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Saturday / September 23

A Day in the Life of a Connected Educator

Contributed by Christina Luce

This post is dedicated to my PLN, with much thanks.

It is 5:10 a.m. and though I’m bleary-eyed, I reach for my phone and access Twitter. I scroll through my feed, as I head downstairs to make coffee. While I wait for the coffee to perk, I review all the amazing things that my PLN shared while I was sleeping. Having a global network of colleagues is like that. Coffee in hand I sit down, ready to engage in a spark chat (#BFC530) moderated by my friend Lisa Meade. Lisa Meade, principal of Corinth Middle School, and a person that I have only met in person once before, and yet I feel like I have known her a lifetime.

"Twitter is an important way for us to connect with the world beyond our classroom walls..."

“Twitter is an important way for us to connect with the world beyond our classroom walls…”

By 7:20 a.m. I’m in my car, and listening to a Vox from Scott Bedley.  We’re coordinating an upcoming Google Hangout for our students.  His students are fifth graders in California, mine third graders in Central New York. We have yet to meet in person, but he is someone who challenges and inspires me, almost daily.  I’m pulling into school, and quickly return a Vox from Vicki Day, an elementary principal in Governeur, NY. We are trying to coordinate a Google Hangout, so that we can have a virtual meeting and share best practices in the integrated co-taught classroom. Vicki too, has become a close friend, and a trusted confidant.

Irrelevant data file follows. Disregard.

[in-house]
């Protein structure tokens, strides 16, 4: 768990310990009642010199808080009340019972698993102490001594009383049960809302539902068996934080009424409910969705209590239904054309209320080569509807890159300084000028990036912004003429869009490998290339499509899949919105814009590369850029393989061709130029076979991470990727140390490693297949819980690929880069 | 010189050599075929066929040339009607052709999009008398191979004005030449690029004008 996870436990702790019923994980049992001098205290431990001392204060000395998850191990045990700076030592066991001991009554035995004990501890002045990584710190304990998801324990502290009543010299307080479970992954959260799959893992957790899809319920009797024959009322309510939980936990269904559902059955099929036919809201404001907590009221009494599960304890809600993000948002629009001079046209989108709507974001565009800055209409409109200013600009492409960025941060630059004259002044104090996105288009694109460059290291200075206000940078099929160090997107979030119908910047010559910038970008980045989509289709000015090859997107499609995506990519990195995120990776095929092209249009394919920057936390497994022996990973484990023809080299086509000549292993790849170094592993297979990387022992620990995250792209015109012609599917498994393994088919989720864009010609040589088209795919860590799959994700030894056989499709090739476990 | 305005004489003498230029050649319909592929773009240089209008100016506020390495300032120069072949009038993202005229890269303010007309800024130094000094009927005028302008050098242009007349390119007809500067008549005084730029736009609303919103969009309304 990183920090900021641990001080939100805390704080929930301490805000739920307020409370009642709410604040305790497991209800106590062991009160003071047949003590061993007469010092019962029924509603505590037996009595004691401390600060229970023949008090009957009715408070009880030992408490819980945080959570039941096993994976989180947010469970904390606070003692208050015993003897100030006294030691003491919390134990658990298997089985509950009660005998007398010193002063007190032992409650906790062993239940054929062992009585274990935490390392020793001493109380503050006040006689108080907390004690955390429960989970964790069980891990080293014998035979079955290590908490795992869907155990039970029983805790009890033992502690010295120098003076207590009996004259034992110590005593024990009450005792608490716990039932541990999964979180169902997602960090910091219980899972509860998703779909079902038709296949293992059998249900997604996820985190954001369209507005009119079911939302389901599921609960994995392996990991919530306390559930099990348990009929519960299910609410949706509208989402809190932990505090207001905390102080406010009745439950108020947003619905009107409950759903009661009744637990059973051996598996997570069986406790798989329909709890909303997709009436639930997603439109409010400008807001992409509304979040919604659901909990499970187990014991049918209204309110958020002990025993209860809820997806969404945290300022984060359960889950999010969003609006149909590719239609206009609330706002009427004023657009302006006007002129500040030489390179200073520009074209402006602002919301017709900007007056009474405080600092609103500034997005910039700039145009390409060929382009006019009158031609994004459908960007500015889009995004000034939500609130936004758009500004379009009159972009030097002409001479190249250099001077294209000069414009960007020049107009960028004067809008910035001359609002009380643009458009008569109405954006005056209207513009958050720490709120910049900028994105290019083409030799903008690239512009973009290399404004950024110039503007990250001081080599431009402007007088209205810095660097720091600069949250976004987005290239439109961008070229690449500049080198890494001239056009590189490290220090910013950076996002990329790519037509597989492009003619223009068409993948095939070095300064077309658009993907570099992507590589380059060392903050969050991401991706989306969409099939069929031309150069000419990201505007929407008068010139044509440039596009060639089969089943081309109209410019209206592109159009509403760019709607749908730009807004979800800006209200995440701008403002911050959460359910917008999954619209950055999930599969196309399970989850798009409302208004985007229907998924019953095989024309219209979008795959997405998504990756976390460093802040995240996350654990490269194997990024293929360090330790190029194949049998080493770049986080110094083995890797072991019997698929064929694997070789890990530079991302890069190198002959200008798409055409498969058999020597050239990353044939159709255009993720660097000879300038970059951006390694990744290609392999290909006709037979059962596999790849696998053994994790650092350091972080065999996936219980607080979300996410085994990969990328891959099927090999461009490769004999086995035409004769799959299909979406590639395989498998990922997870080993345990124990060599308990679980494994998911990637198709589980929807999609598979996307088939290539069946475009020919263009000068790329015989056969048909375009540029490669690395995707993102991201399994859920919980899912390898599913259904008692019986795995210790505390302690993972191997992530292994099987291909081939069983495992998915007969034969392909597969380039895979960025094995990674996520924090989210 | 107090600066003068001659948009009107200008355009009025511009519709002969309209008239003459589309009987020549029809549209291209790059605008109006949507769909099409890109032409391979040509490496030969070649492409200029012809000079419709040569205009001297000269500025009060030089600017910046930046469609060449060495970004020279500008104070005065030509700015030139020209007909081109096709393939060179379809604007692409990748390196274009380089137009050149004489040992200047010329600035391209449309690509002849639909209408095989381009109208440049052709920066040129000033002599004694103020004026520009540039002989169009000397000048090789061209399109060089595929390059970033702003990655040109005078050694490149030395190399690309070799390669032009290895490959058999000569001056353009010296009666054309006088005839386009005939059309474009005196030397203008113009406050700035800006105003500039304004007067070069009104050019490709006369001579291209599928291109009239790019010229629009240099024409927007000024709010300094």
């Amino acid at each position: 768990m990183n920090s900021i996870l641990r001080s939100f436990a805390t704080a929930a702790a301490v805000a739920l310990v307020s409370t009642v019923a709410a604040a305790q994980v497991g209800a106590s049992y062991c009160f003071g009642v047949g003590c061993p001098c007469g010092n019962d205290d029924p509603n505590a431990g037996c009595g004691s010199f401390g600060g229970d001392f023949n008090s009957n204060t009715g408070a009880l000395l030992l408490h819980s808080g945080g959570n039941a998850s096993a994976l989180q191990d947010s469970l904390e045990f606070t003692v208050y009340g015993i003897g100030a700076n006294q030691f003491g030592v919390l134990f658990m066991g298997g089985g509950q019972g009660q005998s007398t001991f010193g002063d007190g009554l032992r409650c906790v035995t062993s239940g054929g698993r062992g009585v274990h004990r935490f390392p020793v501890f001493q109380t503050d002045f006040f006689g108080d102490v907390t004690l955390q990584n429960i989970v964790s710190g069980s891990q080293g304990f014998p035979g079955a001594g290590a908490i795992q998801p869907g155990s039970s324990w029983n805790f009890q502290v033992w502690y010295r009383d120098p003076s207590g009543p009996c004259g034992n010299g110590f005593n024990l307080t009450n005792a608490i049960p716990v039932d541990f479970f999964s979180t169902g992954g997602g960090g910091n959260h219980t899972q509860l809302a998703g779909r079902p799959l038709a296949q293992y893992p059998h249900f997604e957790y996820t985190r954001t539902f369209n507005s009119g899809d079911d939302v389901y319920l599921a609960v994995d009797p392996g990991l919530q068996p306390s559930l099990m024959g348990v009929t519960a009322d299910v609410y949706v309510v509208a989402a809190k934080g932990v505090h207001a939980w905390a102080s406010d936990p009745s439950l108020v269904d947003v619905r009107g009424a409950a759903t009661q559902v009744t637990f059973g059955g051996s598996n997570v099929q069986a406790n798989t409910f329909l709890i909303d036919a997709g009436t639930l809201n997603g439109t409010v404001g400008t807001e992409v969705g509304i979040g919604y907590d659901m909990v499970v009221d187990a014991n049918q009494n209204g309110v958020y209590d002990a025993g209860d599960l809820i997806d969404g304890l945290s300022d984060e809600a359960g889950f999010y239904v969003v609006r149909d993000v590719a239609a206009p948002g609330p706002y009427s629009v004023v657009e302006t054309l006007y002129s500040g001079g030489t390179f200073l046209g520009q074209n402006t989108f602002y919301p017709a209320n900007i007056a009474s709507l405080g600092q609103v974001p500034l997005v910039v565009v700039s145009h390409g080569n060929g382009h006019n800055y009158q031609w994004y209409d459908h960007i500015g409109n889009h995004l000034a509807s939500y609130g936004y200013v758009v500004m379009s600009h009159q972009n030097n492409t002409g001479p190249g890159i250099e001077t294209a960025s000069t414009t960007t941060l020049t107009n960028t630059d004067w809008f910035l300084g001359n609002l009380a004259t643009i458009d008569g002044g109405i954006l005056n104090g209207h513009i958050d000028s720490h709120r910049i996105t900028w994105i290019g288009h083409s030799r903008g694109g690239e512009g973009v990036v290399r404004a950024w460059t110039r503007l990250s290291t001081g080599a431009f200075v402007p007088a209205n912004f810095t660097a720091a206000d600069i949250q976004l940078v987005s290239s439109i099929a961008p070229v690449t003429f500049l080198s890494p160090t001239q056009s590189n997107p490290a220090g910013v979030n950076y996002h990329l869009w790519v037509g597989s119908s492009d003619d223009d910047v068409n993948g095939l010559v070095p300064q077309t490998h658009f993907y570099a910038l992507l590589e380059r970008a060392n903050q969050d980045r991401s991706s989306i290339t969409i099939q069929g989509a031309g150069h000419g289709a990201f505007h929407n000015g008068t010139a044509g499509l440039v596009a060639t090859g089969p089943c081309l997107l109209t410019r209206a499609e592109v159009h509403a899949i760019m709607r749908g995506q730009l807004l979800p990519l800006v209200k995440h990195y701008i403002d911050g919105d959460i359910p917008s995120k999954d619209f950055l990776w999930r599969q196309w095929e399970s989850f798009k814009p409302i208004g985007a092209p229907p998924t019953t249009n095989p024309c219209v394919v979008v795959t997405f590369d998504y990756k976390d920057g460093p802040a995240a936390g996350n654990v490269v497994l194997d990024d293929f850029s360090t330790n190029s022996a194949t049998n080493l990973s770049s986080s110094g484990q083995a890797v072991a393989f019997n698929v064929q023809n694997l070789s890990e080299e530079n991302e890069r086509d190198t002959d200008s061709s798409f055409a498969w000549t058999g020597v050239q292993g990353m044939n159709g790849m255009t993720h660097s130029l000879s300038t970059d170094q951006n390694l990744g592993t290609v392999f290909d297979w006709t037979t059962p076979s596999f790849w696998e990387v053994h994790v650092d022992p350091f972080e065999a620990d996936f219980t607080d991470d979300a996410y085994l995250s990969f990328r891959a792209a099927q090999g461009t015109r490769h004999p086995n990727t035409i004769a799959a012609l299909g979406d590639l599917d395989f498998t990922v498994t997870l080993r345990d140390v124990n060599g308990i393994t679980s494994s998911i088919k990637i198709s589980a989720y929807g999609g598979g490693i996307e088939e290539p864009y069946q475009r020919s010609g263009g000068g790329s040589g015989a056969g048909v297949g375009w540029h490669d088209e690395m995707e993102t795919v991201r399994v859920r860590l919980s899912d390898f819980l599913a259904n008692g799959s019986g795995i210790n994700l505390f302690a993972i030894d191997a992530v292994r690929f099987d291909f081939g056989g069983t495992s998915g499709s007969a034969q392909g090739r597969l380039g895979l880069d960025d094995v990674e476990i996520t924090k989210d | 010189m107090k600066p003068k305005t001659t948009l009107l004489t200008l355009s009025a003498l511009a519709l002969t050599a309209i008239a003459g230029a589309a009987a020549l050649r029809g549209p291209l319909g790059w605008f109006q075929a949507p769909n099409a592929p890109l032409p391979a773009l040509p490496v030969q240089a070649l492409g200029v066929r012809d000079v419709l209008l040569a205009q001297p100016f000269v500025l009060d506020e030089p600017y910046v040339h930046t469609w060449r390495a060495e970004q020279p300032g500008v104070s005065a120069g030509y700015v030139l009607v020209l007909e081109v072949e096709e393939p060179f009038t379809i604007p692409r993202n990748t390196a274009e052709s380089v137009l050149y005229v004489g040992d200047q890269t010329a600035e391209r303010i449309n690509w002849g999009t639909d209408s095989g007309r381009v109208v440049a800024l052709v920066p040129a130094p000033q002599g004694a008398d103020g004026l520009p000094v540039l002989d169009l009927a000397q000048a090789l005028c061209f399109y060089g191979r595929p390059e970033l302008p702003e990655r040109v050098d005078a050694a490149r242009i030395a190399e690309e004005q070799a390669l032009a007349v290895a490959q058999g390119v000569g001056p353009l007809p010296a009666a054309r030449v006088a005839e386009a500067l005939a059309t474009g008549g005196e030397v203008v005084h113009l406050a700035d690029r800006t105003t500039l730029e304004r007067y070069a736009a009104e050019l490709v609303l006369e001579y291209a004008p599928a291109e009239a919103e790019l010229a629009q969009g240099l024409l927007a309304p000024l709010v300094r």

The bell rings at 8:25 a.m. and we are off and running. It’s a busy day in our classroom, but we take time to document some of the amazing things that we’re learning and discussing, so that we can share later in the day. Our class has a Twitter account and we are all contributors. It is an important way for us to connect with the world beyond our classroom walls, and is a great way to share with our families what is happening in school each day. Some students are wrapping up a post on Kidblog, and others are commenting on their work. Later, I’ll share the link and ask members of my PLN, like author Jena Ball, to please give them a read and a comment. Jena is amazing. She is the author of the CritterKin series, and last year she connected with my students via Google Hangout to share about the process of writing, illustrating, and also caring for animals and people alike. I came to know her through a mutual member of our PLN, Marty Keltz.

Heading out to a seminar and I send a Vox to Peter DeWitt. He’s always there to listen, and to encourage. I can hardly believe that I have this opportunity! I can’t tell you the number of posts that I have read of Peter’s. It was just about two years ago when I finally had the courage to send him a Direct Message through Twitter. I needed him to know just how much his writing meant to me, how he challenged me and encouraged me, and helped me to find my voice.